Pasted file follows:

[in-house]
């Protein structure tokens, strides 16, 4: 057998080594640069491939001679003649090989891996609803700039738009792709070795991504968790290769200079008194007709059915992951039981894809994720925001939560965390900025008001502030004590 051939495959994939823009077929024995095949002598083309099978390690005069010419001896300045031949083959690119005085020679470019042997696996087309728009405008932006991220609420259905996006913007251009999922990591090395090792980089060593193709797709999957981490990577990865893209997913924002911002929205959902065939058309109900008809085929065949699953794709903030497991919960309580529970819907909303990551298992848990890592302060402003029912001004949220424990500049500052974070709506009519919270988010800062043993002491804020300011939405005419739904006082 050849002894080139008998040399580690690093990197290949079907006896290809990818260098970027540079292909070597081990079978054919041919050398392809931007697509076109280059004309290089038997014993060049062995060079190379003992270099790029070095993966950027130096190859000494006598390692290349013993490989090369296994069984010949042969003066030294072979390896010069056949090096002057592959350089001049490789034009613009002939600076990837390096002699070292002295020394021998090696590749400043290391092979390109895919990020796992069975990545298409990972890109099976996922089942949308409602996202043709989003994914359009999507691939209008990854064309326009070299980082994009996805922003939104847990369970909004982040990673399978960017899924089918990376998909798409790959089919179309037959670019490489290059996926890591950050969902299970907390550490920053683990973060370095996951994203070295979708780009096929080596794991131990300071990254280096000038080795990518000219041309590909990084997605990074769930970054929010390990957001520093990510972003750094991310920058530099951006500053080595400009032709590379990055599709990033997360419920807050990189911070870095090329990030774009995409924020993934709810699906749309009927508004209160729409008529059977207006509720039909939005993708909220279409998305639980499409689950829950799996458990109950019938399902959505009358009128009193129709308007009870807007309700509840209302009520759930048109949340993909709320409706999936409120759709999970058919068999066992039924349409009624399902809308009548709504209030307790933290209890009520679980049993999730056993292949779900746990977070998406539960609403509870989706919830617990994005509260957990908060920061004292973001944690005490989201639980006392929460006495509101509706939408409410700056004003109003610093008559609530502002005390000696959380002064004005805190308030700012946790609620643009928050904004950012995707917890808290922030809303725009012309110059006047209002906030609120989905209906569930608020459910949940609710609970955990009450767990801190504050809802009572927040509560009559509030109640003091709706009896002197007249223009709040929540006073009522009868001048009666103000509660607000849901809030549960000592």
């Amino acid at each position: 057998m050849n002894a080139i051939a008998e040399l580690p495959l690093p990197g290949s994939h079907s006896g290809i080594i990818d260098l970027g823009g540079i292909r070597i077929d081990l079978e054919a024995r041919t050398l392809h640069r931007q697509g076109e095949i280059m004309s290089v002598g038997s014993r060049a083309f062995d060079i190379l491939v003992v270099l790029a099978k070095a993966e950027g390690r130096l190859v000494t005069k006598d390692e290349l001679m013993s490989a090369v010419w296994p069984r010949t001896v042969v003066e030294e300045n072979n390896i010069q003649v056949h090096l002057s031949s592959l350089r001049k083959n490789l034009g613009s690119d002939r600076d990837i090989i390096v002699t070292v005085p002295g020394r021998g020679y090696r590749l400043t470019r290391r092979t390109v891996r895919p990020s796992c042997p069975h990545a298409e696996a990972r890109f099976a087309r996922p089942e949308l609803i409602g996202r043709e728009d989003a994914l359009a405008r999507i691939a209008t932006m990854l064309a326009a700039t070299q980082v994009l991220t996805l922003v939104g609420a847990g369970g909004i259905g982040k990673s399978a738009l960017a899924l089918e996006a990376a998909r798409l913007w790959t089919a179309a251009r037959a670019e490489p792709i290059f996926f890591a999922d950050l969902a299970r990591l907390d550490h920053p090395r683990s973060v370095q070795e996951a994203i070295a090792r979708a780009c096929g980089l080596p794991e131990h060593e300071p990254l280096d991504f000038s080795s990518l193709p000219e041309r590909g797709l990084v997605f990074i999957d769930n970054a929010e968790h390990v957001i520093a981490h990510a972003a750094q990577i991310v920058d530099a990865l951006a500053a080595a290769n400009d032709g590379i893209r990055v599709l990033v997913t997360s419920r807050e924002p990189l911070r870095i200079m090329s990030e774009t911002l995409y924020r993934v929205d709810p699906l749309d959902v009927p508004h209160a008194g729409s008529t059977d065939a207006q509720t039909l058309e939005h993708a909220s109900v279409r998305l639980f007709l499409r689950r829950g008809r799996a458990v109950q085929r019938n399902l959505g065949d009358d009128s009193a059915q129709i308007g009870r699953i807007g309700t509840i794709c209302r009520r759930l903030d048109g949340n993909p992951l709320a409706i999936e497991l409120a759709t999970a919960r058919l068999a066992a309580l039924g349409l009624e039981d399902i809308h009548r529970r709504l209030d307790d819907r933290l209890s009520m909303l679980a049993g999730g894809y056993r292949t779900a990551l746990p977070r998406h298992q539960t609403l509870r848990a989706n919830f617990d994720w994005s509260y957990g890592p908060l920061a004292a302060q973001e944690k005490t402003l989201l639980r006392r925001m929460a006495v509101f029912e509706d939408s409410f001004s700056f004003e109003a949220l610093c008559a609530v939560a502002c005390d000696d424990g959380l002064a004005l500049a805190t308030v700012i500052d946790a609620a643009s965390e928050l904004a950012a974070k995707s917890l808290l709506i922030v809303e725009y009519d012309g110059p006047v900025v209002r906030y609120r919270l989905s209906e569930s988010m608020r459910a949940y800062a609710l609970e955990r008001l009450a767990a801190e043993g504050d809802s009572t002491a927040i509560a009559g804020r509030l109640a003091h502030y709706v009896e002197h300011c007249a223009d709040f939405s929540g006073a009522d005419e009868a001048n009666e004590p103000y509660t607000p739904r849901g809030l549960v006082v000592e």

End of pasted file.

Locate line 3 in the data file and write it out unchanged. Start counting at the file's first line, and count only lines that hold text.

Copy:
């Amino acid at each position: 057998m050849n002894a080139i051939a008998e040399l580690p495959l690093p990197g290949s994939h079907s006896g290809i080594i990818d260098l970027g823009g540079i292909r070597i077929d081990l079978e054919a024995r041919t050398l392809h640069r931007q697509g076109e095949i280059m004309s290089v002598g038997s014993r060049a083309f062995d060079i190379l491939v003992v270099l790029a099978k070095a993966e950027g390690r130096l190859v000494t005069k006598d390692e290349l001679m013993s490989a090369v010419w296994p069984r010949t001896v042969v003066e030294e300045n072979n390896i010069q003649v056949h090096l002057s031949s592959l350089r001049k083959n490789l034009g613009s690119d002939r600076d990837i090989i390096v002699t070292v005085p002295g020394r021998g020679y090696r590749l400043t470019r290391r092979t390109v891996r895919p990020s796992c042997p069975h990545a298409e696996a990972r890109f099976a087309r996922p089942e949308l609803i409602g996202r043709e728009d989003a994914l359009a405008r999507i691939a209008t932006m990854l064309a326009a700039t070299q980082v994009l991220t996805l922003v939104g609420a847990g369970g909004i259905g982040k990673s399978a738009l960017a899924l089918e996006a990376a998909r798409l913007w790959t089919a179309a251009r037959a670019e490489p792709i290059f996926f890591a999922d950050l969902a299970r990591l907390d550490h920053p090395r683990s973060v370095q070795e996951a994203i070295a090792r979708a780009c096929g980089l080596p794991e131990h060593e300071p990254l280096d991504f000038s080795s990518l193709p000219e041309r590909g797709l990084v997605f990074i999957d769930n970054a929010e968790h390990v957001i520093a981490h990510a972003a750094q990577i991310v920058d530099a990865l951006a500053a080595a290769n400009d032709g590379i893209r990055v599709l990033v997913t997360s419920r807050e924002p990189l911070r870095i200079m090329s990030e774009t911002l995409y924020r993934v929205d709810p699906l749309d959902v009927p508004h209160a008194g729409s008529t059977d065939a207006q509720t039909l058309e939005h993708a909220s109900v279409r998305l639980f007709l499409r689950r829950g008809r799996a458990v109950q085929r019938n399902l959505g065949d009358d009128s009193a059915q129709i308007g009870r699953i807007g309700t509840i794709c209302r009520r759930l903030d048109g949340n993909p992951l709320a409706i999936e497991l409120a759709t999970a919960r058919l068999a066992a309580l039924g349409l009624e039981d399902i809308h009548r529970r709504l209030d307790d819907r933290l209890s009520m909303l679980a049993g999730g894809y056993r292949t779900a990551l746990p977070r998406h298992q539960t609403l509870r848990a989706n919830f617990d994720w994005s509260y957990g890592p908060l920061a004292a302060q973001e944690k005490t402003l989201l639980r006392r925001m929460a006495v509101f029912e509706d939408s409410f001004s700056f004003e109003a949220l610093c008559a609530v939560a502002c005390d000696d424990g959380l002064a004005l500049a805190t308030v700012i500052d946790a609620a643009s965390e928050l904004a950012a974070k995707s917890l808290l709506i922030v809303e725009y009519d012309g110059p006047v900025v209002r906030y609120r919270l989905s209906e569930s988010m608020r459910a949940y800062a609710l609970e955990r008001l009450a767990a801190e043993g504050d809802s009572t002491a927040i509560a009559g804020r509030l109640a003091h502030y709706v009896e002197h300011c007249a223009d709040f939405s929540g006073a009522d005419e009868a001048n009666e004590p103000y509660t607000p739904r849901g809030l549960v006082v000592e």